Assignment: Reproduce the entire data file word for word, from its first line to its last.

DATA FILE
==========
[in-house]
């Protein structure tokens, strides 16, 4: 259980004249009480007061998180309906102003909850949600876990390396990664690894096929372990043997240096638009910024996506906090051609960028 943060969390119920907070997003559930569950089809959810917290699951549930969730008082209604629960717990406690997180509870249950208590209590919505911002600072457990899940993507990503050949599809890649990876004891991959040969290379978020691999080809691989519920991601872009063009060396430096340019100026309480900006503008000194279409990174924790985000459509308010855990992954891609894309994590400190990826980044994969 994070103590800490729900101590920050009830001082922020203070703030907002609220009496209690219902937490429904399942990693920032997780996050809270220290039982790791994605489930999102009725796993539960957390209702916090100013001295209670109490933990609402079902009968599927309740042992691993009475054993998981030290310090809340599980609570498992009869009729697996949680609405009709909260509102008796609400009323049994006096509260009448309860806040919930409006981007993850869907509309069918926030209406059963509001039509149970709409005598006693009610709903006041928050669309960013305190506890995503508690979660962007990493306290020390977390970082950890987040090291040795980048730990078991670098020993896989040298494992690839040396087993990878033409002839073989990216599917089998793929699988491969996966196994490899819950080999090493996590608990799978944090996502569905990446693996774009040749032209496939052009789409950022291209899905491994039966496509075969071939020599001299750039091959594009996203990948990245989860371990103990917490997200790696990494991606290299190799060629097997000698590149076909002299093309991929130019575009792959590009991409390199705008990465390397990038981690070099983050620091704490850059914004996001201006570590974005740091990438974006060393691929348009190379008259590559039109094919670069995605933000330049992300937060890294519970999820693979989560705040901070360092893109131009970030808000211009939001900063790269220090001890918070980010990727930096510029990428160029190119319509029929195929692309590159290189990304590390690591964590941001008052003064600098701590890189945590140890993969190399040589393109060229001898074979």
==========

[in-house]
């Protein structure tokens, strides 16, 4: 259980004249009480007061998180309906102003909850949600876990390396990664690894096929372990043997240096638009910024996506906090051609960028 943060969390119920907070997003559930569950089809959810917290699951549930969730008082209604629960717990406690997180509870249950208590209590919505911002600072457990899940993507990503050949599809890649990876004891991959040969290379978020691999080809691989519920991601872009063009060396430096340019100026309480900006503008000194279409990174924790985000459509308010855990992954891609894309994590400190990826980044994969 994070103590800490729900101590920050009830001082922020203070703030907002609220009496209690219902937490429904399942990693920032997780996050809270220290039982790791994605489930999102009725796993539960957390209702916090100013001295209670109490933990609402079902009968599927309740042992691993009475054993998981030290310090809340599980609570498992009869009729697996949680609405009709909260509102008796609400009323049994006096509260009448309860806040919930409006981007993850869907509309069918926030209406059963509001039509149970709409005598006693009610709903006041928050669309960013305190506890995503508690979660962007990493306290020390977390970082950890987040090291040795980048730990078991670098020993896989040298494992690839040396087993990878033409002839073989990216599917089998793929699988491969996966196994490899819950080999090493996590608990799978944090996502569905990446693996774009040749032209496939052009789409950022291209899905491994039966496509075969071939020599001299750039091959594009996203990948990245989860371990103990917490997200790696990494991606290299190799060629097997000698590149076909002299093309991929130019575009792959590009991409390199705008990465390397990038981690070099983050620091704490850059914004996001201006570590974005740091990438974006060393691929348009190379008259590559039109094919670069995605933000330049992300937060890294519970999820693979989560705040901070360092893109131009970030808000211009939001900063790269220090001890918070980010990727930096510029990428160029190119319509029929195929692309590159290189990304590390690591964590941001008052003064600098701590890189945590140890993969190399040589393109060229001898074979």